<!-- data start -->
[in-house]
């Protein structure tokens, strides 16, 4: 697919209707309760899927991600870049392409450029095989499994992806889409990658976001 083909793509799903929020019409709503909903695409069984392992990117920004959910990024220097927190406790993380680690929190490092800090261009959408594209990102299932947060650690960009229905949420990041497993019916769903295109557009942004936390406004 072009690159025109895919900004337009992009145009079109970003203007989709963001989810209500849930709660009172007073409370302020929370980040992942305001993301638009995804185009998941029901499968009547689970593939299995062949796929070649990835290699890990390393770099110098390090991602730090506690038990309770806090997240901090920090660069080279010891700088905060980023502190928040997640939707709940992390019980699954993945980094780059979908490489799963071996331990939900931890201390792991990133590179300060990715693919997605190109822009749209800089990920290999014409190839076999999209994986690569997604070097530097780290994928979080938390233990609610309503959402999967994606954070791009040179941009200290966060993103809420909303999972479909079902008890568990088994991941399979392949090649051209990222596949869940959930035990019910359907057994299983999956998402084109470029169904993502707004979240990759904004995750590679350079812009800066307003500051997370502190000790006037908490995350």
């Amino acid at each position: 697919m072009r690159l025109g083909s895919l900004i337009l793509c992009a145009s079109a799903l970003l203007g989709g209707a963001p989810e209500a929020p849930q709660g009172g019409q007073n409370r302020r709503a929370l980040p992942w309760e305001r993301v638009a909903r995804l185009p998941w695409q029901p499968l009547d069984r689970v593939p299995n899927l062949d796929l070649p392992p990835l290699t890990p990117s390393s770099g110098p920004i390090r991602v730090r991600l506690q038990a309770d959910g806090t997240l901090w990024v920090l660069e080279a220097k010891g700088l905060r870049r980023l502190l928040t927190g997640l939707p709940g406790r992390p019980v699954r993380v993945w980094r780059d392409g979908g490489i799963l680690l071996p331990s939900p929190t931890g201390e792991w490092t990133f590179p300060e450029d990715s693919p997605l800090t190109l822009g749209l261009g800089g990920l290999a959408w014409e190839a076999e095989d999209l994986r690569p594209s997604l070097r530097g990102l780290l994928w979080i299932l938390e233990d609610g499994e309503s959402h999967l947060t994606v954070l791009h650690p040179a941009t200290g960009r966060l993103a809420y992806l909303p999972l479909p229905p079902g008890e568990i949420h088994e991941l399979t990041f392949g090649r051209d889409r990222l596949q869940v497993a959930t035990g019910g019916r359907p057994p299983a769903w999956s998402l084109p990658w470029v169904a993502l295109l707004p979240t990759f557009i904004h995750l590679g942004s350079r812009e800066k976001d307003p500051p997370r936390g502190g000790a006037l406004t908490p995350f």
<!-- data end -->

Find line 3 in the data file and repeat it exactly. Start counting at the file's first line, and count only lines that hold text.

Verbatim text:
């Amino acid at each position: 697919m072009r690159l025109g083909s895919l900004i337009l793509c992009a145009s079109a799903l970003l203007g989709g209707a963001p989810e209500a929020p849930q709660g009172g019409q007073n409370r302020r709503a929370l980040p992942w309760e305001r993301v638009a909903r995804l185009p998941w695409q029901p499968l009547d069984r689970v593939p299995n899927l062949d796929l070649p392992p990835l290699t890990p990117s390393s770099g110098p920004i390090r991602v730090r991600l506690q038990a309770d959910g806090t997240l901090w990024v920090l660069e080279a220097k010891g700088l905060r870049r980023l502190l928040t927190g997640l939707p709940g406790r992390p019980v699954r993380v993945w980094r780059d392409g979908g490489i799963l680690l071996p331990s939900p929190t931890g201390e792991w490092t990133f590179p300060e450029d990715s693919p997605l800090t190109l822009g749209l261009g800089g990920l290999a959408w014409e190839a076999e095989d999209l994986r690569p594209s997604l070097r530097g990102l780290l994928w979080i299932l938390e233990d609610g499994e309503s959402h999967l947060t994606v954070l791009h650690p040179a941009t200290g960009r966060l993103a809420y992806l909303p999972l479909p229905p079902g008890e568990i949420h088994e991941l399979t990041f392949g090649r051209d889409r990222l596949q869940v497993a959930t035990g019910g019916r359907p057994p299983a769903w999956s998402l084109p990658w470029v169904a993502l295109l707004p979240t990759f557009i904004h995750l590679g942004s350079r812009e800066k976001d307003p500051p997370r936390g502190g000790a006037l406004t908490p995350f």